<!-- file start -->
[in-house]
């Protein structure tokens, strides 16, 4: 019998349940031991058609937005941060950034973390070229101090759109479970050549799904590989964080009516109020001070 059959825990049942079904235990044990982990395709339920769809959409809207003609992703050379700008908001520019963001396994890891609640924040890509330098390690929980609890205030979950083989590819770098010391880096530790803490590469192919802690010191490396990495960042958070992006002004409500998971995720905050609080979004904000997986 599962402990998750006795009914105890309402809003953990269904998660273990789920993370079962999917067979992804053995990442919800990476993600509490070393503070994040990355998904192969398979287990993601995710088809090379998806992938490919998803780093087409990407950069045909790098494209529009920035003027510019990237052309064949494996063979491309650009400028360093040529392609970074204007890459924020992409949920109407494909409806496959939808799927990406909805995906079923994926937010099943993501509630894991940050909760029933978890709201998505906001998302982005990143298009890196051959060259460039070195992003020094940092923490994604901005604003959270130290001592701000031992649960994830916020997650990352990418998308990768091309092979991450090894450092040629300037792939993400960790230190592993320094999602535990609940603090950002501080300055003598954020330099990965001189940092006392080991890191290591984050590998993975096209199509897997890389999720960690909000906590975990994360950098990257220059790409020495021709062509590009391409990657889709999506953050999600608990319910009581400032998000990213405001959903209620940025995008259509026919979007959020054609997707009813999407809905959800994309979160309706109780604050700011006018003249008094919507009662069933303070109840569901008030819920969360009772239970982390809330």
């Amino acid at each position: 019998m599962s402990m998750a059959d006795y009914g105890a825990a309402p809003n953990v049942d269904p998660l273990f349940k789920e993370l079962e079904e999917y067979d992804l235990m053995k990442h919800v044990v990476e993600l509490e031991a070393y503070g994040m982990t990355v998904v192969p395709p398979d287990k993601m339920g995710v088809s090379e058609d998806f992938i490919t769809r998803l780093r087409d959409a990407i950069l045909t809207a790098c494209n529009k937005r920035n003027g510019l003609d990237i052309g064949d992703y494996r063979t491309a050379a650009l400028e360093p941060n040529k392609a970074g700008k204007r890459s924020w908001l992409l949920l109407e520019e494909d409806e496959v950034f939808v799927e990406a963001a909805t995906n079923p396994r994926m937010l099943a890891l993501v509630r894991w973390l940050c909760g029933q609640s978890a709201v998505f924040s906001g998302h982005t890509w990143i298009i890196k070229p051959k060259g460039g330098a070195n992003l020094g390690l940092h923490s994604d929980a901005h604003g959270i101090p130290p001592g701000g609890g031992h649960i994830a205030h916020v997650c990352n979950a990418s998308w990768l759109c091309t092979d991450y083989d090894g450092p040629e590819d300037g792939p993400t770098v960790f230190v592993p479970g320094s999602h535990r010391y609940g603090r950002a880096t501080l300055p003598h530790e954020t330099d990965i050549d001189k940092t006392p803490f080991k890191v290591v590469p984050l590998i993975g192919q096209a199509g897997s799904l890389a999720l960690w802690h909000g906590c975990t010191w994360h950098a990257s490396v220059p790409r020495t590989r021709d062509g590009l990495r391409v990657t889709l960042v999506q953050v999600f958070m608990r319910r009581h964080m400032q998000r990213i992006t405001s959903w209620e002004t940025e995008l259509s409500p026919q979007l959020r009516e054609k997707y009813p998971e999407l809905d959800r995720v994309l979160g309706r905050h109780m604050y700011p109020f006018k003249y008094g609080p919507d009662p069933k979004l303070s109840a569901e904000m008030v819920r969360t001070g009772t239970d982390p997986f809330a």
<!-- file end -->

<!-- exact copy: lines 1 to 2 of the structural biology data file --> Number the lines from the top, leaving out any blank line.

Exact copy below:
[in-house]
């Protein structure tokens, strides 16, 4: 019998349940031991058609937005941060950034973390070229101090759109479970050549799904590989964080009516109020001070 059959825990049942079904235990044990982990395709339920769809959409809207003609992703050379700008908001520019963001396994890891609640924040890509330098390690929980609890205030979950083989590819770098010391880096530790803490590469192919802690010191490396990495960042958070992006002004409500998971995720905050609080979004904000997986 599962402990998750006795009914105890309402809003953990269904998660273990789920993370079962999917067979992804053995990442919800990476993600509490070393503070994040990355998904192969398979287990993601995710088809090379998806992938490919998803780093087409990407950069045909790098494209529009920035003027510019990237052309064949494996063979491309650009400028360093040529392609970074204007890459924020992409949920109407494909409806496959939808799927990406909805995906079923994926937010099943993501509630894991940050909760029933978890709201998505906001998302982005990143298009890196051959060259460039070195992003020094940092923490994604901005604003959270130290001592701000031992649960994830916020997650990352990418998308990768091309092979991450090894450092040629300037792939993400960790230190592993320094999602535990609940603090950002501080300055003598954020330099990965001189940092006392080991890191290591984050590998993975096209199509897997890389999720960690909000906590975990994360950098990257220059790409020495021709062509590009391409990657889709999506953050999600608990319910009581400032998000990213405001959903209620940025995008259509026919979007959020054609997707009813999407809905959800994309979160309706109780604050700011006018003249008094919507009662069933303070109840569901008030819920969360009772239970982390809330």